Hunter College is a comprehensive teaching, research and service institution, long committed to excellence and access of undergraduate and graduate students in the liberal arts and sciences, as well as in several professional fields: education, health sciences, nursing and social work.
Founded in 1870, Hunter is one of the oldest public colleges in the country, dedicated from its earliest days to serving a student body which reflects the diversity of New York City. Hunter takes pride in the success it has had over the years in enabling the people of New York to combine the strengths of their varied experiences with the skills they need to participate effectively in the wider society. Committed to the achievement of a pluralistic community, Hunter College offers a curriculum designed to meet the highest academic standards while also fostering understanding among groups from different racial, cultural and ethnic backgrounds.
The goal of a Hunter College education is to encourage the fullest possible intellectual and personal growth in each student. While preparation for specific careers is an important objective of many programs, the fundamental aim of the college experience as a whole is to develop a student's rational, critical and creative powers. Such development involves the abilities to conceptualize and analyze, to relate the concrete and particular to the abstract and general, and to think and write logically and coherently. It also includes a broadening and deepening of outlook; an awareness of one's own and other cultures as well as of the enduring questions and answers concerning being, purpose, and value that confront humanity. Finally, the educational experience at Hunter is intended to inspire a zest for learning as well as to bring the recognition that learning is pleasurable and knowledge is useful.
As a comprehensive liberal arts and sciences college, Hunter offers 70 programs leading to a BA or BS degree; 10 BA-MA joint degree programs; and 75 graduate programs.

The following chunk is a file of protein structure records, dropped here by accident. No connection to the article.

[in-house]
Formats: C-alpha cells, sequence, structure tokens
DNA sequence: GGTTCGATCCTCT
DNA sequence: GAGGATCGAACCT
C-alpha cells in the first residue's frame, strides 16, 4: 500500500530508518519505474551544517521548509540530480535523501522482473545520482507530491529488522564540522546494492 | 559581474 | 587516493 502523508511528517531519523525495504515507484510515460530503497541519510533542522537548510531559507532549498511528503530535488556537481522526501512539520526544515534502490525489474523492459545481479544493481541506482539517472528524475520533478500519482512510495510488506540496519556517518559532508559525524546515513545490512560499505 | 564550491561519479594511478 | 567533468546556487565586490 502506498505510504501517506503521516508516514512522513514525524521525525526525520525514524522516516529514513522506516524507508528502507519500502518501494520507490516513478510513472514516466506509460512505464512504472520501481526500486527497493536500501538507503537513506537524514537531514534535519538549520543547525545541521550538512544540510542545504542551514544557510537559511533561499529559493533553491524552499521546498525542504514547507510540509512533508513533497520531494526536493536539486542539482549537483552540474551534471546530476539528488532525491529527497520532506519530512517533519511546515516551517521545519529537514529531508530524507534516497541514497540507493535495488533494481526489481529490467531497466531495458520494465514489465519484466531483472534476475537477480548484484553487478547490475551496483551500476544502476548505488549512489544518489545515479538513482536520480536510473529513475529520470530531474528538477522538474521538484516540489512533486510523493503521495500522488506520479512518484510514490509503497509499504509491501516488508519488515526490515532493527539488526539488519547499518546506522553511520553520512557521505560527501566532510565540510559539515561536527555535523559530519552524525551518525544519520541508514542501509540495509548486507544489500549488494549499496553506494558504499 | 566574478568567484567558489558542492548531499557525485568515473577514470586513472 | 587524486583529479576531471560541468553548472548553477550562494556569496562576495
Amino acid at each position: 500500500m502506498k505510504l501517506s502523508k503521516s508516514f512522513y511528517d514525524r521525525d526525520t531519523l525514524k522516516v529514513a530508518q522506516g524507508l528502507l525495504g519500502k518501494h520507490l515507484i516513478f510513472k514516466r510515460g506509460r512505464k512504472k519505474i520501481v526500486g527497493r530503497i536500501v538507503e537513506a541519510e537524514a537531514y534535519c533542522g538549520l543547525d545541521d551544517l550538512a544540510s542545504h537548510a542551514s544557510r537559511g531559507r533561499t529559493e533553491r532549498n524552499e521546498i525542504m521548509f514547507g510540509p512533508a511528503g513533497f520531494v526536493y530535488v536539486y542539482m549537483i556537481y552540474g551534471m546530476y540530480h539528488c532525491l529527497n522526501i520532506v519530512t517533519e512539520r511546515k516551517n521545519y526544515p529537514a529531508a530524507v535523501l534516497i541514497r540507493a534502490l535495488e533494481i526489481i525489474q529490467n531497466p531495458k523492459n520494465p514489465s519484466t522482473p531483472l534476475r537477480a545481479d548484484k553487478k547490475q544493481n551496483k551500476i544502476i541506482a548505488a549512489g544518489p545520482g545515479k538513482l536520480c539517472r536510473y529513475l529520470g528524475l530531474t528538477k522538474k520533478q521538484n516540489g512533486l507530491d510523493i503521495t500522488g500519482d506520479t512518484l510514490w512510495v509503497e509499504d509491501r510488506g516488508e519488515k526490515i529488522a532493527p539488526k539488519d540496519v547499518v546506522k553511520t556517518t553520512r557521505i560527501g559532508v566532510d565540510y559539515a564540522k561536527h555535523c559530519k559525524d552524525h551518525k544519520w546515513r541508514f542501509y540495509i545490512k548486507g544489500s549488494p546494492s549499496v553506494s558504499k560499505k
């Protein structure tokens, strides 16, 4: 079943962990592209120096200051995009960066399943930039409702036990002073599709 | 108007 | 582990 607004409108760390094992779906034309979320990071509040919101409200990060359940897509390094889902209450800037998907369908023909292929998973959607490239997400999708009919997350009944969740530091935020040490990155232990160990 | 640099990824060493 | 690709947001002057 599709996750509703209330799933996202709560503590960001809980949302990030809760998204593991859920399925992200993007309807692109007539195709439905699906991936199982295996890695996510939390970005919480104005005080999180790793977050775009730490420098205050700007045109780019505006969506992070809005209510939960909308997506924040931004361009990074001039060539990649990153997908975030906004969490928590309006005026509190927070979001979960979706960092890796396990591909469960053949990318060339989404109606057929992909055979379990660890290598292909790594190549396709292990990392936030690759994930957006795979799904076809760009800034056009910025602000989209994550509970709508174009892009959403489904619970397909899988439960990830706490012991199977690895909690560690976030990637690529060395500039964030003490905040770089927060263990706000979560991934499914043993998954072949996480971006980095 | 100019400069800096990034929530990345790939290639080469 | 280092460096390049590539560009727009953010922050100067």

Hunter College is located in the Upper East Side neighborhood of Manhattan. How best to describe one of the most famous neighborhoods in the United States? Aside from the extreme concentration of the rich and the famous, their opulent dwellings, and the army of doormen, butlers and chauffeurs who serve them, the Upper East Side is also a showcase for some of America’s finest cultural establishments. Walk along Fifth Avenue’s Museum Mile which features a veritable plethora of artistic and cultural institutions. For some of the best contemporary art collections, visit the Cooper Hewitt Design Museum and the recently renovated cylindrical wonder that is the Guggenheim. Designed by Frank Lloyd Wright, the Guggenheim has always prided itself on being home to innovative and at times controversial works of art since its inception in 1959. There’s also the Jewish Museum, one of the world's largest and most important institutions devoted to exploring the remarkable scope and diversity of Jewish culture. Of course, no visit to Museum Mile would be complete without to the city’s crown jewel, the Metropolitan Museum of Art. Many special exhibits complement the permanent displays at the Met, yet the collection is so vast that the huge storage areas under Central Park are bursting with pictures, sculptures and other objects d’art. From rare, ancient Egyptian relics to medieval coats of armor to a costume gallery that spans seven centuries it’s almost impossible to see everything in one visit, so multiple trips may be necessary. In addition, visit the nearby Whitney Museum of American Art and see thousands of works of art including collections by seminal artists such as Edward Hopper, Alexander Calder and Reginald Marsh. The Asia Society Museum, and Frick Collection are also nearby. The official residence of New York City’s mayor, Gracie Mansion, is at the northern end of Carl Schurz Park on 89th Street. The main floor of the mansion is open to the public and is a showcase for art and antiques created by New York designers, cabinetmakers, painters and sculptors. Tours must be reserved in advance however. From glamorous Fifth and Park Avenues to the fashionable townhouses in the East Sixties, Seventies and Eighties, there are too many noteworthy addresses to list, but a veritable Who’s Who of American society can be found here and if you’re lucky, you might even get a glimpse of it. For your best bet, try dinner at Elaine’s. While the food is essentially secondary to the patronage, it remains a great spot for celeb-spotting. Named after its famed, cantankerous owner who can still be spotted their nearly every night attending to customers, the casual bistro is a frequented by a high celebrity clientele and counts Woody Allen, Michael Caine and Jackie Onassis among its devotees. Good luck getting a reservation. If it's fresh seafood you're craving try Atlantic Grill. Sample the daily selection of oysters and clams on the half shell from the raw bar. Or try their unique take on sushi and sashimi. Restaurant Daniel is another great dining option renowned for its award-winning French cuisine and elegant atmosphere. The Upper East Side is also home to some of the most luxurious hotels in New York. There's the classic Carlyle, which has been called home by leaders in world affairs, business, society, entertainment and the arts since its debut in 1930. The Carlyle remains a landmark of elegance and refined taste. Other prestigious hotels in the area include The Mark, which has been cited as one of the top 100 U.S. and Canada hotels in a Travel + Leisure's readers' poll and the sophisticated Lowell. A bit further south at the southeastern corner of Central Park, of course there's the most legendary hotel of them all, The Plaza, which set the standard for luxury when it opened over a century ago. The tradition continues following a recently completed $400 million, two-year renovation. The passion and uncompromising service, which made the hotel a legend, has returned with a new and contemporary spirit.